Manyoni Private Game Reserve (previously known as Zululand Rhino Reserve) lies within the Msunduzi valley in northern Zululand. The area falls under the Mkuze Valley Low-veld vegetation type, varying from open Savanna thorn-veld, bush-veld to riverine woodland, characterized by Acacia and Marula tree species. The reserve has over 70 Mammal species and an exceptional diversity of bird-life.
The WWF Black Rhino Range Expansion Project was the conduit for the formation of the reserve. The Reserve was chosen as a release site for the WWF Black Rhino Range Expansion Project and in 2005 a founder population of black rhino were released into their new home. In 2009 the reserve was proclaimed as a Nature Reserve under the Protected Areas Act 57 of 2003 acknowledging the reserve as a site of biodiversity importance that makes essential contributions to the conservation of species and habitats and is an important system that provides ecosystem services.
Conservation Work at Manyoni Private Game Reserve
Wildlife ACT’s current focus in Manyoni Private Game Reserve includes the monitoring of Cheetah, Lion and Elephant. During the daily monitoring sessions, any incidental sightings of other priority species including Rhino, Vultures, Leopard & Hyaena, would also be recorded.
NOTE: A significant and very valuable component of all wildlife monitoring is the use of camera traps since they provide extra “eyes” for us in the field – especially at night. On all our projects the regular checking and rotation of camera sites (and downloading & sorting of camera trap images) forms an integral part of the monitoring work.
Manyoni Research Camp Accommodation
Manyoni Private Game Reserve volunteers are housed in a large and secluded house within the reserve. The camp offers twin rooms, an indoor bathroom, a large kitchen and a lovely patio dining area. View the gallery here.
Manyoni Private Game Reserve Wildlife
Manyoni Private Game Reserve was established in 2004 and comprises of 17 landowners who have dropped their internal fences to create a “Big 5”, Endangered Species reserve. Besides the “Big 5” (Lion, Leopard, Black and White Rhino, Buffalo and Elephant), the reserve has Cheetah, African Wild Dogs, Hyena, Jackal, Wildebeest, Giraffe, Zebra, Bushpig, Warthog, Chacma Baboons, Vervet Monkeys, Honey Badgers, Mongoose and various antelope species including Kudu, Nyala, Impala, Reedbuck, Bushbuck, Duiker, and a variety of Tortoises, Terrapins, Snakes and Lizards.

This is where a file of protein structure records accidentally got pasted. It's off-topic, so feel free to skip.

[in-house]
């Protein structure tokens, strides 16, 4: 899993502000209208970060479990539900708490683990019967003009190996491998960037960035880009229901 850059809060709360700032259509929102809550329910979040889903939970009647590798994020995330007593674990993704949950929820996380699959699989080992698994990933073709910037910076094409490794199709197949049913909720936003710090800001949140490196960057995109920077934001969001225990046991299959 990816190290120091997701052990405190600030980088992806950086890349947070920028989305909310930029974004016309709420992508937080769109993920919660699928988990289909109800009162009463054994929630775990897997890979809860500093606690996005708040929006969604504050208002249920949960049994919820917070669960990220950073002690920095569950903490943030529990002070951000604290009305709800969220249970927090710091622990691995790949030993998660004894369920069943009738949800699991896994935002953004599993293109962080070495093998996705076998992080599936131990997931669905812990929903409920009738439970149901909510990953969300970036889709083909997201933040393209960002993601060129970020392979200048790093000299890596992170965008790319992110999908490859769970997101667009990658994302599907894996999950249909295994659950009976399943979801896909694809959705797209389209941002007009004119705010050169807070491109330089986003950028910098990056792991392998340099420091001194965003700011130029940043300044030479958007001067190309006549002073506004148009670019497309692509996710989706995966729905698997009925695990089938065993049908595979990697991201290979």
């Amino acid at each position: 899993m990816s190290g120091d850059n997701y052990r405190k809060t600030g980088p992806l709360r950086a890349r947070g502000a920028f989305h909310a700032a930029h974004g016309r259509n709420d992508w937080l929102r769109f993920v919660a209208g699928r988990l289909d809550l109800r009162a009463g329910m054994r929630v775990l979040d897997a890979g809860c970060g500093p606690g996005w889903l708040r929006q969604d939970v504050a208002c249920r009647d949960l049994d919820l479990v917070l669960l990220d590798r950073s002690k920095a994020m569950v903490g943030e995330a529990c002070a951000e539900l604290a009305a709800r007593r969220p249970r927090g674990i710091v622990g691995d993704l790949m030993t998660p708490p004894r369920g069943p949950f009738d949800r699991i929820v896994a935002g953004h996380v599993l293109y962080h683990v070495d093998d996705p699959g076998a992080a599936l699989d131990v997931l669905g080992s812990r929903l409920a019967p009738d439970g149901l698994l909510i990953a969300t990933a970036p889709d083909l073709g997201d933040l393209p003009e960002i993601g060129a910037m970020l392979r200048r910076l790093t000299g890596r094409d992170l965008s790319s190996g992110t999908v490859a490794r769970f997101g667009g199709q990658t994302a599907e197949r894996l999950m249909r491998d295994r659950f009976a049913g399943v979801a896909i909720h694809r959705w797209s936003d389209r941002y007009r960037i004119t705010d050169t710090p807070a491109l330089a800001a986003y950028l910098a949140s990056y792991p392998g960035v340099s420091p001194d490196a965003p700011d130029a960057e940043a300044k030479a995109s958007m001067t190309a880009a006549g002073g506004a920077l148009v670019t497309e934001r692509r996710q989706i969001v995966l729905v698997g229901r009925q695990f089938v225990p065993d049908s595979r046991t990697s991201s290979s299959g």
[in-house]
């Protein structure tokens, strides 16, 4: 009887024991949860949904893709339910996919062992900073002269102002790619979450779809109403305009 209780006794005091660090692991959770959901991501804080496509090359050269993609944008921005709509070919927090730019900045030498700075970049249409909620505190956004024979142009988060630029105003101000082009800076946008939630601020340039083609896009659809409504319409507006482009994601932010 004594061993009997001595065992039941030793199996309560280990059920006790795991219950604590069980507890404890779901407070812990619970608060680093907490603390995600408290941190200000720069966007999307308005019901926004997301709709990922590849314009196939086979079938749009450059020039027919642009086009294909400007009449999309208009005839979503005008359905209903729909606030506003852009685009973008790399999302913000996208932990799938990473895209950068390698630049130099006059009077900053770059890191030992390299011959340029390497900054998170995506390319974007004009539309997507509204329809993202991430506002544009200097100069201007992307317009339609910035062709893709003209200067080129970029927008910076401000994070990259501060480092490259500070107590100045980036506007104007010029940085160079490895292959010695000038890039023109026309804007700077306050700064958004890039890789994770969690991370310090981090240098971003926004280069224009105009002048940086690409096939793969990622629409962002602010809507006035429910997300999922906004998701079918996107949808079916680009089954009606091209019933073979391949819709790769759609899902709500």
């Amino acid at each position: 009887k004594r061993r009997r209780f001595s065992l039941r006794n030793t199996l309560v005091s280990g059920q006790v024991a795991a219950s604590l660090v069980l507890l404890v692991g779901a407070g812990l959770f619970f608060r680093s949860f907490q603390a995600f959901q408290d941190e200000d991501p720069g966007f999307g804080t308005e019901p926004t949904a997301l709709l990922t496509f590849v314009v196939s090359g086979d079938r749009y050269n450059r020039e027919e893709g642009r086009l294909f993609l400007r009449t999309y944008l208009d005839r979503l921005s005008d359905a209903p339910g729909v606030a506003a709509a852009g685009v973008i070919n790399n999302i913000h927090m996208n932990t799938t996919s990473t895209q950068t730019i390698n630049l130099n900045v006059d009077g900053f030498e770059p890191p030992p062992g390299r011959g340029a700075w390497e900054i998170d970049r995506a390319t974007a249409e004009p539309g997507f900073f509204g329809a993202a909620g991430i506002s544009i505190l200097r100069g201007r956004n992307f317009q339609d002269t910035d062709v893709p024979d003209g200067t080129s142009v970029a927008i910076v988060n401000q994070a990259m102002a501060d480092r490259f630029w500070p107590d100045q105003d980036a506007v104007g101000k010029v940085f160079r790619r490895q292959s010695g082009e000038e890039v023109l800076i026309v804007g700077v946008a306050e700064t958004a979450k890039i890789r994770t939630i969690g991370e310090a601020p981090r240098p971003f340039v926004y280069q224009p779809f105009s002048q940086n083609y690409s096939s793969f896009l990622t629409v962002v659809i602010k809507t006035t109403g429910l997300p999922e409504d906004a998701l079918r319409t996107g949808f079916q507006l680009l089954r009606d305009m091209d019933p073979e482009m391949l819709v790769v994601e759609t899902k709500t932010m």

The establishment of Manyoni allowed for the removal of close to 200 kilometers of fence. This translated into a large haven for the introduction of the critically endangered species. Manyoni has over 70 mammal species, but the bird list is far more impressive. Sitting at just over 450 recorded species, it is known as one of the best birding spots in Southern Africa. This is due to its location as well as the habitats that fall within the reserve. Various species have been reintroduced and monitored since the reserve’s formation. Some of these species include but are not limited to:
- Leopard Tortoises reintroduced in 2005
- Red-billed ox peckers reintroduced in 2007
- Cheetah reintroduced in 2009
- Lions reintroduced in 2011
- African Wild dogs reintroduced in 2014
Manyoni Vision & Mission
The Manyoni vision is to develop a pristine protected area as a conservation site for indigenous and endangered species in northern Kwazulu-Natal. Their mission is to actively conserve the biodiversity of the reserve including the landscapes, ecosystems and processes upon which this biodiversity depends, in particular to actively promote the conservation of black rhino. Finally, to assist all members of the reserve to ensure the sustainable use of consumptive and non-consumptive resources.
History of Manyoni Private Game Reserve
Historically the land was Zulu hunting and Nguni cattle grazing grounds. In 1942 the earliest farms were formed in the area. Some of these farm names still exist today.
Manyoni was established in 2004 when the land owners agreed to take down their fences to create one larger system. A large motivation for this merge was in collaboration with the Black Rhino Range Expansion Project in 2005. The aim of the project was to trans-locate founder populations of black rhino from the saturated provincial and national parks to private and community owned reserves with adequate security for the protection of rhino.